From Publishers Weekly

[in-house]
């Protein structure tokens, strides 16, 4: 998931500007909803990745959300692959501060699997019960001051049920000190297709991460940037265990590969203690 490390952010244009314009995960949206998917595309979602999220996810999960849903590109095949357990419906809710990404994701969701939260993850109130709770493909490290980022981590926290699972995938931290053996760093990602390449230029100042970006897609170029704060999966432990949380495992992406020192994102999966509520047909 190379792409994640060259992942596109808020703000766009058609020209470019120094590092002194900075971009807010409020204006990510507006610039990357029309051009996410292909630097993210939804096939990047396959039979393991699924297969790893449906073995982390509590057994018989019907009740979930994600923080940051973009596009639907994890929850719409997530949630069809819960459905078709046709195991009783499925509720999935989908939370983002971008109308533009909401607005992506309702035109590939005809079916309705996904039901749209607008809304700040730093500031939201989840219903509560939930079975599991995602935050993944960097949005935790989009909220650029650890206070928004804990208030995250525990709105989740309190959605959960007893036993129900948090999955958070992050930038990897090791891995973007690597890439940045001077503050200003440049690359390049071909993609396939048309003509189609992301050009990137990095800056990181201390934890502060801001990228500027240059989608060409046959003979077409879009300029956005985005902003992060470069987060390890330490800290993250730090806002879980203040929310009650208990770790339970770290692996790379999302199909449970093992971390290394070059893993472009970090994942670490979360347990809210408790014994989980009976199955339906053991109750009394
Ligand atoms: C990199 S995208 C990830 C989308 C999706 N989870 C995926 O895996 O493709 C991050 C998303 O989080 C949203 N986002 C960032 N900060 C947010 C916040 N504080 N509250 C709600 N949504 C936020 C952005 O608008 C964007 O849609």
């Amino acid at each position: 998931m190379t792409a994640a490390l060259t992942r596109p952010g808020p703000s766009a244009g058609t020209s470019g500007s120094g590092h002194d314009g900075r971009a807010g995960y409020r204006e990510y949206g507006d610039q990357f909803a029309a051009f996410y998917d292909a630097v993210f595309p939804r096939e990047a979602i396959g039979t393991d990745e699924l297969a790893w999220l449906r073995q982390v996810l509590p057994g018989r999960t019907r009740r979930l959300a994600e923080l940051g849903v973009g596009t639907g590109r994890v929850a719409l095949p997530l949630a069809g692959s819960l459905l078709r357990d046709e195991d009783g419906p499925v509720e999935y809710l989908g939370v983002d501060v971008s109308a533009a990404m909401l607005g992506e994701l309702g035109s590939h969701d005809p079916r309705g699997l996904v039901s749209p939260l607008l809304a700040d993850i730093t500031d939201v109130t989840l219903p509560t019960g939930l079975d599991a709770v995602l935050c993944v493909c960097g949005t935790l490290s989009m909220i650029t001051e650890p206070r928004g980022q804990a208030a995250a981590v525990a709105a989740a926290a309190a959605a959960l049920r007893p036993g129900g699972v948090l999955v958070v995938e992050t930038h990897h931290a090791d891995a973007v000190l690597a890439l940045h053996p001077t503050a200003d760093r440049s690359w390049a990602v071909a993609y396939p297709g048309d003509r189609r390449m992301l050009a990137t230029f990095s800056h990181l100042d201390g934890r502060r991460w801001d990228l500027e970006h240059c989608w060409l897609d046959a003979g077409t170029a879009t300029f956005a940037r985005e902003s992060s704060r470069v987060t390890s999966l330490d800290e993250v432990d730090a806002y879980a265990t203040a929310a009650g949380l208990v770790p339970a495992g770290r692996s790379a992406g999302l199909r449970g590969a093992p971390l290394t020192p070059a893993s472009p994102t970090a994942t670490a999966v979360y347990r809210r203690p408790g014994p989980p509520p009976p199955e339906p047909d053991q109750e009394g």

Gilchrist's marvelous storytelling gifts are abundantly lavished on her new novel, which continues the saga of the Hand family and its intricate network of kinfolk, who can be found scattered through Victory over Japan , Drunk with Love and The Anna Papers . Set in the summer of 1991, Starcarbon focuses on the younger generation of Hands introduced in I Cannot Get You Close Enough . Olivia, Daniel Hand's illegitimate daughter, returns to her Native American family in Tahlequah, Okla., to study Navajo and reunite with Bobby, the boyfriend she left behind when she schemed her way into her father's affluent lifestyle. Her half-sister Jessie is stuck in New Orleans with a new baby and a faltering marriage to the feckless King, the spoiled son of Daniel's distant cousin Crystal. Gilchrist skillfully makes these complicated relationships clear even to those who haven't read her earlier books by delineating sharply individualized characters. She writes with a distinctively Southern toughness about people who are selfish, demanding and often cruel to those closest to them, but who invariably gain the reader's sympathy with their total honesty and fierce need for love. Starcarbon, a ranch in Montana where Bobby worked, symbolizes the characters' longing for "somewhere clean to be," free from the maddening bonds of family. Yet Gilchrist's multi-volume narrative, which grows deeper and richer with each additional book, compellingly shows how those bonds nurture as well as damage; her work offers a tart antidote to the rootlessness of so much American fiction.